4. Backup competition. There aren't many battles for starting spots. Brian Rolle's hold at weakside linebacker may be weak with Jamar Chaney on his heels. Kendricks isn't assured of his position. But the rest remain mostly set. There are some other intriguing competitions down on the depth chart. Clay Harbor is still the backup tight end, but Brett Brackett doesn't appear to be far behind. Dion Lewis' strong showing in camp has solidified his grasp at backup tailback. But rookies Bryce Brown and Chris Polk have been waging a fine war for the third spot. Brown has more speed, but Polk has more expertise in pass blocking and catching the ball out of the backfield. With Nate Allen sidelined by a hamstring injury, second-year safety Jaiquawn Jarrett will start alongside Kurt Coleman. The Eagles added O.J. Atogwe during the offseason to push Jarrett, and he appears to have gotten the message.

5. Roster battles. Aside from quarterback, the Eagles go only three deep at most of the other positions on offense and defense. The third team is likely to play most of the second half, and that's where some of the final roster spots could be won or lost. Who will be the last defensive tackle to make the team: Antonio Dixon or Cedric Thornton? Could the Eagles keep both? What about wide receiver? Riley Cooper is out for the preseason with a broken collarbone, but Marvin McNutt, Chad Hall, and Damaris Johnson could be on the cut line depending on how many receivers Reid keeps. Johnson could help his cause with his punt returns. Darryl Tapp is ahead of Phillip Hunt at defensive end right now, but Hunt has been strong the last several days of practice. The last linebacker spot could come down to Akeem Jordan or Keenan Clayton and who performs better on special teams. Cornerback Cliff Harris has made some waves in camp, but he's out with an ankle injury. Brandon Hughes and newly acquired Kevin Thomas could push him out. Right now the fullback spot, if the Eagles keep one, is between Stanley Havili and Emil Igwenagu. Julian Vandervelde, Dallas Reynolds, Mike Gibson, and Steve Vallas are vying for the backup center/reserve guard position.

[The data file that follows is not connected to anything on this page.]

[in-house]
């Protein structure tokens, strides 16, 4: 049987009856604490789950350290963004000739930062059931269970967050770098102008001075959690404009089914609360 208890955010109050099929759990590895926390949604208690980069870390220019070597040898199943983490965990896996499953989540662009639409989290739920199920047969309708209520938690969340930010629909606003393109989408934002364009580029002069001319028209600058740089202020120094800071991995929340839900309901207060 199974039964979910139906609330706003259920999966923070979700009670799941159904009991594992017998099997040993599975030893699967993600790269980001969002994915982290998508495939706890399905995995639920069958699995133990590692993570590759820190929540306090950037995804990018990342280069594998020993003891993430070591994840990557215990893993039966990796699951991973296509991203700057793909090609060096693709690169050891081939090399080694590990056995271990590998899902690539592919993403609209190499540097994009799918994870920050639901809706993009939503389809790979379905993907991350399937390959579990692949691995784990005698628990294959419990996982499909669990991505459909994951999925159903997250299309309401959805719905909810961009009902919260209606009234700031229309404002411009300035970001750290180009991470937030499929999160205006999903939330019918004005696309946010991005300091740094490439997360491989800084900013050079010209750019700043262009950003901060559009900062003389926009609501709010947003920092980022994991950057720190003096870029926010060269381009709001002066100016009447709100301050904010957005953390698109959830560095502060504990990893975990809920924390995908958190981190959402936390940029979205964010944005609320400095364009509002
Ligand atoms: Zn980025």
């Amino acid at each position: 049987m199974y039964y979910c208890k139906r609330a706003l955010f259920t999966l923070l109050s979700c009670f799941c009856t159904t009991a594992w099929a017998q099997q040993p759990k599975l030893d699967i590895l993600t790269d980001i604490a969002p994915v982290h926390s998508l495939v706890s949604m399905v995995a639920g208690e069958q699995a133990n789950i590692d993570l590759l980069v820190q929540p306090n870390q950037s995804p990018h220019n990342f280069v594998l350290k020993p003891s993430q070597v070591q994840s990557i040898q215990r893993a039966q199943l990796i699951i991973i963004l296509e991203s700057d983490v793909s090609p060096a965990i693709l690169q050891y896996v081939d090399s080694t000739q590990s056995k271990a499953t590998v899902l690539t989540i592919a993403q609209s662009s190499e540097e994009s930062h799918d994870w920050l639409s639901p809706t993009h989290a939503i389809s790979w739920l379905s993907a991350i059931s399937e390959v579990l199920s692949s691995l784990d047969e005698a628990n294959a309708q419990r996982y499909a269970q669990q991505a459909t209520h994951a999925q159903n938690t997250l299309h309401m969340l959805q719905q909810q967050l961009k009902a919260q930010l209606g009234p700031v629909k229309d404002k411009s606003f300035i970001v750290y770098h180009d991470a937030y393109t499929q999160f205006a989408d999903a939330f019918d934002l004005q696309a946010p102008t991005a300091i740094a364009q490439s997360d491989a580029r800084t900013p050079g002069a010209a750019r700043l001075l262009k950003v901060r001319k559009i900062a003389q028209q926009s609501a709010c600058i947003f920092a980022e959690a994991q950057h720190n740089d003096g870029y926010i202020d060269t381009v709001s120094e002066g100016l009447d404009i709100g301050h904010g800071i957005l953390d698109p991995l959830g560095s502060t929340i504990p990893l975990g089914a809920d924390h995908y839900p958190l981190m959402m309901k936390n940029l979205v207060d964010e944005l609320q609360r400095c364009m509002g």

Extra points

Allen (hamstring), tight end Brent Celek (knee), Cole (shoulder), Chaney (hamstring), Harris (ankle), and guard Brandon Washington (concussion) will not play Thursday, Reid said. . . . The Eagles signed defensive tackle John Gill, who last played in the NFL for the Indianapolis Colts in 2009, and released fullback Jeremy Stewart.


Contact Jeff McLane at 215-854-4745 or jmclane@phillynews.com, or follow on Twitter @Jeff_McLane.